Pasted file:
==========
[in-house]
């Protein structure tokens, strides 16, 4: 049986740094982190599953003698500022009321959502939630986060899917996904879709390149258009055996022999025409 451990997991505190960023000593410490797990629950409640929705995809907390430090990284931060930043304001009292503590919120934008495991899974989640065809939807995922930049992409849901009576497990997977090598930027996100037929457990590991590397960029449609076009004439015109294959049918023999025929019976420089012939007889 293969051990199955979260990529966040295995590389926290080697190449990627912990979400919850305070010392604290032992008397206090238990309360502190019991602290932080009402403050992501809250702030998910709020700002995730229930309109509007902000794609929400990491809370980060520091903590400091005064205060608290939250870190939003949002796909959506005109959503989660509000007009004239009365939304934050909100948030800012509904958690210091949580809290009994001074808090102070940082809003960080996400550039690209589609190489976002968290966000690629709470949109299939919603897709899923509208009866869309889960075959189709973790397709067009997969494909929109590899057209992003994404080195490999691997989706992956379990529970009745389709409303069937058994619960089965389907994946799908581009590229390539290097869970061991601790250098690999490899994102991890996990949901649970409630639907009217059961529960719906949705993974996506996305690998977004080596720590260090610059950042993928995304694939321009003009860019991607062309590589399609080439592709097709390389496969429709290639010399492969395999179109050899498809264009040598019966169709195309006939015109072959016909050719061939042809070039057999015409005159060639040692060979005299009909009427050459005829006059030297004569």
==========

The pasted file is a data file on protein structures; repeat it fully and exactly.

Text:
[in-house]
């Protein structure tokens, strides 16, 4: 049986740094982190599953003698500022009321959502939630986060899917996904879709390149258009055996022999025409 451990997991505190960023000593410490797990629950409640929705995809907390430090990284931060930043304001009292503590919120934008495991899974989640065809939807995922930049992409849901009576497990997977090598930027996100037929457990590991590397960029449609076009004439015109294959049918023999025929019976420089012939007889 293969051990199955979260990529966040295995590389926290080697190449990627912990979400919850305070010392604290032992008397206090238990309360502190019991602290932080009402403050992501809250702030998910709020700002995730229930309109509007902000794609929400990491809370980060520091903590400091005064205060608290939250870190939003949002796909959506005109959503989660509000007009004239009365939304934050909100948030800012509904958690210091949580809290009994001074808090102070940082809003960080996400550039690209589609190489976002968290966000690629709470949109299939919603897709899923509208009866869309889960075959189709973790397709067009997969494909929109590899057209992003994404080195490999691997989706992956379990529970009745389709409303069937058994619960089965389907994946799908581009590229390539290097869970061991601790250098690999490899994102991890996990949901649970409630639907009217059961529960719906949705993974996506996305690998977004080596720590260090610059950042993928995304694939321009003009860019991607062309590589399609080439592709097709390389496969429709290639010399492969395999179109050899498809264009040598019966169709195309006939015109072959016909050719061939042809070039057999015409005159060639040692060979005299009909009427050459005829006059030297004569």